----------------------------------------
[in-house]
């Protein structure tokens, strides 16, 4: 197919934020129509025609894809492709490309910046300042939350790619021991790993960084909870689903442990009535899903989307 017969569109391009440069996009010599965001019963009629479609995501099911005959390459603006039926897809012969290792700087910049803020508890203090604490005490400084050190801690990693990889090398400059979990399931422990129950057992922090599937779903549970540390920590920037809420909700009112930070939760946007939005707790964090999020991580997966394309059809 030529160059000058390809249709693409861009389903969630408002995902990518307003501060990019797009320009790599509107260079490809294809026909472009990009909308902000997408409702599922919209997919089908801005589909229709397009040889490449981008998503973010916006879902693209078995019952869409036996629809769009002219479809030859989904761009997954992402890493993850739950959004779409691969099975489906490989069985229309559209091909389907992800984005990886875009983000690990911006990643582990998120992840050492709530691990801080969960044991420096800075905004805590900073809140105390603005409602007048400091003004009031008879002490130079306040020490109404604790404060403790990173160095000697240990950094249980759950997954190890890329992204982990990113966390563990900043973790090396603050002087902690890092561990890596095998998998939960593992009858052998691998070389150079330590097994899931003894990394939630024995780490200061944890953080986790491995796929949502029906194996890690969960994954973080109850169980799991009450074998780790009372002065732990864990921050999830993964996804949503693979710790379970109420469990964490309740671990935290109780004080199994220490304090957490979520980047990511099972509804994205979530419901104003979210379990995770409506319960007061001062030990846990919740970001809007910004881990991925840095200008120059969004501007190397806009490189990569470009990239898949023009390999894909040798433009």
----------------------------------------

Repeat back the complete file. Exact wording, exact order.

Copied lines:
[in-house]
């Protein structure tokens, strides 16, 4: 197919934020129509025609894809492709490309910046300042939350790619021991790993960084909870689903442990009535899903989307 017969569109391009440069996009010599965001019963009629479609995501099911005959390459603006039926897809012969290792700087910049803020508890203090604490005490400084050190801690990693990889090398400059979990399931422990129950057992922090599937779903549970540390920590920037809420909700009112930070939760946007939005707790964090999020991580997966394309059809 030529160059000058390809249709693409861009389903969630408002995902990518307003501060990019797009320009790599509107260079490809294809026909472009990009909308902000997408409702599922919209997919089908801005589909229709397009040889490449981008998503973010916006879902693209078995019952869409036996629809769009002219479809030859989904761009997954992402890493993850739950959004779409691969099975489906490989069985229309559209091909389907992800984005990886875009983000690990911006990643582990998120992840050492709530691990801080969960044991420096800075905004805590900073809140105390603005409602007048400091003004009031008879002490130079306040020490109404604790404060403790990173160095000697240990950094249980759950997954190890890329992204982990990113966390563990900043973790090396603050002087902690890092561990890596095998998998939960593992009858052998691998070389150079330590097994899931003894990394939630024995780490200061944890953080986790491995796929949502029906194996890690969960994954973080109850169980799991009450074998780790009372002065732990864990921050999830993964996804949503693979710790379970109420469990964490309740671990935290109780004080199994220490304090957490979520980047990511099972509804994205979530419901104003979210379990995770409506319960007061001062030990846990919740970001809007910004881990991925840095200008120059969004501007190397806009490189990569470009990239898949023009390999894909040798433009």